Conceptualizing and planning a hackathon isn’t easy. Before working on logistics and finding a space for the hackathon, most organizers agree that you must first decide on a theme. Although healthcare hackathons are already centered on finding solutions to today’s health problems, many hackathons specify further and focus on one area of medicine. Lina Colucci, co-director of MIT Hacking Medicine, recalls that her team initially didn’t settle on specific themes within healthcare for their hackathons. “More recently, different themes have been popping up,” she says. “The more constraints you give people, the more creative they are.” MIT Hacking Medicine’s themes have varied widely, from pediatrics to wearable technology to global health.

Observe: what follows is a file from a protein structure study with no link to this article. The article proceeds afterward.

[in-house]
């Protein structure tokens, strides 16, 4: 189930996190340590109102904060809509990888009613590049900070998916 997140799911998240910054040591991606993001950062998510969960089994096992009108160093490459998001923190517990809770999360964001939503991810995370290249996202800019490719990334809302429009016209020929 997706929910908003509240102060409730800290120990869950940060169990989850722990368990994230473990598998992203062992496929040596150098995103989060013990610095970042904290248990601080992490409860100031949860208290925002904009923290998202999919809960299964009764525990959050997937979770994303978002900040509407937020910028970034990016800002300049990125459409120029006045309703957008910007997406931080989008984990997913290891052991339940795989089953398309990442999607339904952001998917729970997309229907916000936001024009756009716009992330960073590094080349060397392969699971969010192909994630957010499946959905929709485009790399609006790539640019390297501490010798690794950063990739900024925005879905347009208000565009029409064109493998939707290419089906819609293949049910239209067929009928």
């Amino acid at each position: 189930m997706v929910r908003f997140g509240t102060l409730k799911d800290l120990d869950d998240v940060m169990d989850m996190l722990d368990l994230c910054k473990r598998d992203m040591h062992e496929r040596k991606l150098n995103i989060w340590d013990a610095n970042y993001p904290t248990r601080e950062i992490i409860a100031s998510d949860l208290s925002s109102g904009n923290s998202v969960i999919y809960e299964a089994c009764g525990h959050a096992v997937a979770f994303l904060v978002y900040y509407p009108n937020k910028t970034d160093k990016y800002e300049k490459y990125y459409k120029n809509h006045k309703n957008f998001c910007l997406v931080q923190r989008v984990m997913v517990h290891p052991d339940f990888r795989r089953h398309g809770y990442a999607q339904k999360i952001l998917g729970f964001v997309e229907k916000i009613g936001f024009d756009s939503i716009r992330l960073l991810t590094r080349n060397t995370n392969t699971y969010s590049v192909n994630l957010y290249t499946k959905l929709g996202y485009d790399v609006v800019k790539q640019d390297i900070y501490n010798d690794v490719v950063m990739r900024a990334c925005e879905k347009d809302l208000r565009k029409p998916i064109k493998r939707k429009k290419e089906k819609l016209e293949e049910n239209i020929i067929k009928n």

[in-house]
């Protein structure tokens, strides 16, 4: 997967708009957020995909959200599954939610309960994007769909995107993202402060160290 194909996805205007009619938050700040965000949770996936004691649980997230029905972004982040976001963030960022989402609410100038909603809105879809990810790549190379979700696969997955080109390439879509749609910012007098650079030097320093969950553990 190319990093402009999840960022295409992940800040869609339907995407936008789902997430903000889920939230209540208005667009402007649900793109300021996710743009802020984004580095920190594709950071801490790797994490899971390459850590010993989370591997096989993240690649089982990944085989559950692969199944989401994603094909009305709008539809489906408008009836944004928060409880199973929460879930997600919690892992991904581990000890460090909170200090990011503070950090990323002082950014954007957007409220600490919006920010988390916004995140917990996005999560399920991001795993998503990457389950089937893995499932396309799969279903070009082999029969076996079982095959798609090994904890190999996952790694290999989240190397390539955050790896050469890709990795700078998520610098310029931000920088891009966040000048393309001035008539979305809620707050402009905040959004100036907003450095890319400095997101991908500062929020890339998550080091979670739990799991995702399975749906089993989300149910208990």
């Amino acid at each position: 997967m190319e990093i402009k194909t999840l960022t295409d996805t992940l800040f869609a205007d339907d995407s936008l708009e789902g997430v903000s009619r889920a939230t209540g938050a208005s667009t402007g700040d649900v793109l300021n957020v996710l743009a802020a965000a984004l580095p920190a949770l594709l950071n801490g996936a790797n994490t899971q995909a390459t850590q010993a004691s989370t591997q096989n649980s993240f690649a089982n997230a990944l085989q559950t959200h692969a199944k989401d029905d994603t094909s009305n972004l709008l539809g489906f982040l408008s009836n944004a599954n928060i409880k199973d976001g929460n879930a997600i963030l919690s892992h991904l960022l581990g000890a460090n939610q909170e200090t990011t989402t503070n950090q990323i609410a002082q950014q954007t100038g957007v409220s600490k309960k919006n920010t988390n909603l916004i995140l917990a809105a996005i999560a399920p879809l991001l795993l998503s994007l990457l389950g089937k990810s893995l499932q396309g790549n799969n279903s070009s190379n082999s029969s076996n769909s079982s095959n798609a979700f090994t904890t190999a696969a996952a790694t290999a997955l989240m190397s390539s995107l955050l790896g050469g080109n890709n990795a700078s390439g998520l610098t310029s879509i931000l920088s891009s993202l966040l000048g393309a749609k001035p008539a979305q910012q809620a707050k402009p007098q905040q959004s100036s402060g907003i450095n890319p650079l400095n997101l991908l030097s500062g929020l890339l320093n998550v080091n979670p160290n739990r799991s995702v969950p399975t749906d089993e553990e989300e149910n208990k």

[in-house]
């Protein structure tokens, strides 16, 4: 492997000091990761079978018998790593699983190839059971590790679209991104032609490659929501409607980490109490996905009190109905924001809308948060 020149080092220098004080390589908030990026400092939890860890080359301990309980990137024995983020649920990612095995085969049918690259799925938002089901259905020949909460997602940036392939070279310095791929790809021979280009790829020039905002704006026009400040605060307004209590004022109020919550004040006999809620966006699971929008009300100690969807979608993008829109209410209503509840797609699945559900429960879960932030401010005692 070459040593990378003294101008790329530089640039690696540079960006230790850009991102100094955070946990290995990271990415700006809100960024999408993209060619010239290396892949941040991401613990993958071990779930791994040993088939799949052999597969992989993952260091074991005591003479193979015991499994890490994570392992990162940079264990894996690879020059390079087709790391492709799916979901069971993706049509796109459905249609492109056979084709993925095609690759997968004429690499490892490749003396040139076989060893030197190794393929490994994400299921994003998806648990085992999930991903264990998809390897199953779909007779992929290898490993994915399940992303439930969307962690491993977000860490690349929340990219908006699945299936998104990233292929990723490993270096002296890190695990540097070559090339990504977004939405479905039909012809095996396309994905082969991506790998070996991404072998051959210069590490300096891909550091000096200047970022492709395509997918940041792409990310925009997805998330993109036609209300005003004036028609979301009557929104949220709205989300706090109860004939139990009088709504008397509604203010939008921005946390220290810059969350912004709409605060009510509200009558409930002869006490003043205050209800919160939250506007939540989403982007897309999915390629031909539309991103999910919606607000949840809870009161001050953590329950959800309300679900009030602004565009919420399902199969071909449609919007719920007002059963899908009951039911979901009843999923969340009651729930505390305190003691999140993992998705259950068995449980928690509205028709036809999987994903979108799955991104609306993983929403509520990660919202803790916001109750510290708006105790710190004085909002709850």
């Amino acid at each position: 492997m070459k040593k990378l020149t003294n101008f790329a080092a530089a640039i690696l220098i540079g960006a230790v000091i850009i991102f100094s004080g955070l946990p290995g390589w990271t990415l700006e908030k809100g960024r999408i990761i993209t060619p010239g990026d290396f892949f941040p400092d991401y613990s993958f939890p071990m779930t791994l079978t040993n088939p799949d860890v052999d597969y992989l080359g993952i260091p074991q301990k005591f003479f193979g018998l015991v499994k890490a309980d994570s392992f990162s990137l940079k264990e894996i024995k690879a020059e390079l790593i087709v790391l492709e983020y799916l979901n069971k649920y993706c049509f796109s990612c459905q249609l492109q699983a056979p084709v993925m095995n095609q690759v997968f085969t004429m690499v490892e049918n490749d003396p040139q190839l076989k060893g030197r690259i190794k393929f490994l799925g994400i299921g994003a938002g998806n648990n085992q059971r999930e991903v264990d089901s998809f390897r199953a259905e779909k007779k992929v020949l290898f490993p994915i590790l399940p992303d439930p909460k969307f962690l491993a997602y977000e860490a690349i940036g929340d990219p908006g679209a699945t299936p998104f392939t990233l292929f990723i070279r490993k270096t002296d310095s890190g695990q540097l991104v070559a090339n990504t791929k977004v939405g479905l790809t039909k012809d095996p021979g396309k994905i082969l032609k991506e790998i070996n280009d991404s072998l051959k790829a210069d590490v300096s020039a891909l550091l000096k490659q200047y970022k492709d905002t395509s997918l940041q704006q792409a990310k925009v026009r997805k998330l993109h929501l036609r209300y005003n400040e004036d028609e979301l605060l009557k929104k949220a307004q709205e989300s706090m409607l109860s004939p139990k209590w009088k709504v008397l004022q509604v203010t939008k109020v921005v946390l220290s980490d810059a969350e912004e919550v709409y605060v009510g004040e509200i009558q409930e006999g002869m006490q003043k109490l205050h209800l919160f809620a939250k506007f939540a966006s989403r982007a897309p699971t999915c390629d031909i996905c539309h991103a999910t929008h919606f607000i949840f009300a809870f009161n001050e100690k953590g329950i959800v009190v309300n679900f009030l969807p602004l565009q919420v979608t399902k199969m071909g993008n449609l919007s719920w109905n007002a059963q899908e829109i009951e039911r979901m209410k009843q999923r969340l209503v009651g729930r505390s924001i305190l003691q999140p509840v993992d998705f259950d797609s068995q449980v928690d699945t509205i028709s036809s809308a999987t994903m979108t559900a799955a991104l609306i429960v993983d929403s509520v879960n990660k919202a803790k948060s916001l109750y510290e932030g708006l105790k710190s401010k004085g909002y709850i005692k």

Indeed, many healthcare hackathon organizers say that giving people a specific issue within medicine yields better results. However, there are still several high-profile healthcare hackathons that keep their events broad; the Brigham Innovation Hub, for example, has never had a specific theme for their events because their main goal is to get as many attendees as possible into the room.
Brendan Pease was MedTech Boston's first ever editorial and events intern. He is now a junior at Harvard University where he studies Molecular and Cellular Biology. He’s also the Co-Editor-in-Chief for the Harvard Science Review. Previously, he worked as a Market Intelligence intern at athenahealth and as a research assistant in the Goldberg Laboratory at Massachusetts General Hospital.
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